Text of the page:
In the past year, I've had two internet friends who have contemplated suicide. I have had friends who have struggled with their sexuality, with peer pressure, with cutting, with abusive situations, with things that boggle my mind. One lesson I've taken from this is that people are strong. Even when they're at the end of their rope, when they're not sure how they'll go on another day...they are strong. Human-kind is so much more amazing than any of us realize. We can do things we never thought possible with the simple release of a simple hormone. We can toil on through hardship and suffering and pain just because some deep, latent impulse tells us we should.

And not only that, but we are able to rise above those things. Yes, it is difficult. It's always difficult. But that's what makes us so amazing. That difficulty only makes us stronger. That difficulty oftentimes makes us want to just try harder. That even though we have no idea where to go next, we go.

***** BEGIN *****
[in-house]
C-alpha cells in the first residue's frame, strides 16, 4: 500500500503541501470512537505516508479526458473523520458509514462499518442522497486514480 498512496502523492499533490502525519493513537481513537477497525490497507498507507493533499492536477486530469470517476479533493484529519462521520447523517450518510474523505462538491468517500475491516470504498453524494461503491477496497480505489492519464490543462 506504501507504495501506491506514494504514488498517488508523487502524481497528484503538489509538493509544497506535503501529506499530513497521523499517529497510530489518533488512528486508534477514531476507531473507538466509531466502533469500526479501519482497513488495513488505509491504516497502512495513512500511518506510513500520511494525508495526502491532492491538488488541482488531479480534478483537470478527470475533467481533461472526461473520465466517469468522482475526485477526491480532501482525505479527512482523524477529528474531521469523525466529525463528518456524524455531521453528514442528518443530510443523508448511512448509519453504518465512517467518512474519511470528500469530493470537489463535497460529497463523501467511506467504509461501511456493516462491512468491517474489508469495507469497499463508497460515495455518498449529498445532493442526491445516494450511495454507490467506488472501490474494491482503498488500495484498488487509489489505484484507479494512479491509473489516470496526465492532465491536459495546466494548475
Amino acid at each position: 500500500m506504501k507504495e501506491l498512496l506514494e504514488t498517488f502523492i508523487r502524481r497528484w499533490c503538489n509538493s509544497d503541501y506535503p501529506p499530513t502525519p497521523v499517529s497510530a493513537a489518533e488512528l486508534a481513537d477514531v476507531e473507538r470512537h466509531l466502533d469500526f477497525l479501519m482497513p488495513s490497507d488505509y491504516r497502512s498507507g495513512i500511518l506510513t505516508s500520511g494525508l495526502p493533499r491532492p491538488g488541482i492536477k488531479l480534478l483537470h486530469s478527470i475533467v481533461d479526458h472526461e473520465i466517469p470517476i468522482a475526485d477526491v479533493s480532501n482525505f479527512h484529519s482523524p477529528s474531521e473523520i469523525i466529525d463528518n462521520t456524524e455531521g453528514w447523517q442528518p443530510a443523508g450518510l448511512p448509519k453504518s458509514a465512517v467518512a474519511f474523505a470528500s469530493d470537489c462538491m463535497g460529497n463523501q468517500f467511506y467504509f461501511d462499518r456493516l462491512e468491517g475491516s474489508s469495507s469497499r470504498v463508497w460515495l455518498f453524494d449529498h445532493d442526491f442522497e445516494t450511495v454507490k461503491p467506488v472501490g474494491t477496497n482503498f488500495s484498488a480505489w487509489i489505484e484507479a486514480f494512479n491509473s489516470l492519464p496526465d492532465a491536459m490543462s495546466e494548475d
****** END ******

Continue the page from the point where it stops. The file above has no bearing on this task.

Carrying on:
I think this is because, deep down, every human knows that Life is out there. That Life, at the bottom of it all, is wonderful. And all of us realize that there are things that make it worth living even in the darkest times.

There's something that wants to hear a baby laugh
and feel tears come as we kiss the one we love
and whirl around in the rain
and stand on top of the largest building in the world and realise that living is amazing
and look down at a waterfall and be amazed
and stare into a bonfire
and do something ridiculously absurd
and just, in the truest sense of the word

So yes

Life is a whole bunch of good things and a whole bunch of bad things, all piled up together. And neither of them necessarily outweigh the other. But the bad things aren't at all more important than the good ones. Because, in the end, the good things are the ones we will always remember with a little glow of exultation.

Because we are alive.

- Kyla Denae

Sunday, March 11, 2012

boy crazy christianity

This post is liable to step on some toes, just like many other things on this blog. You have been warned.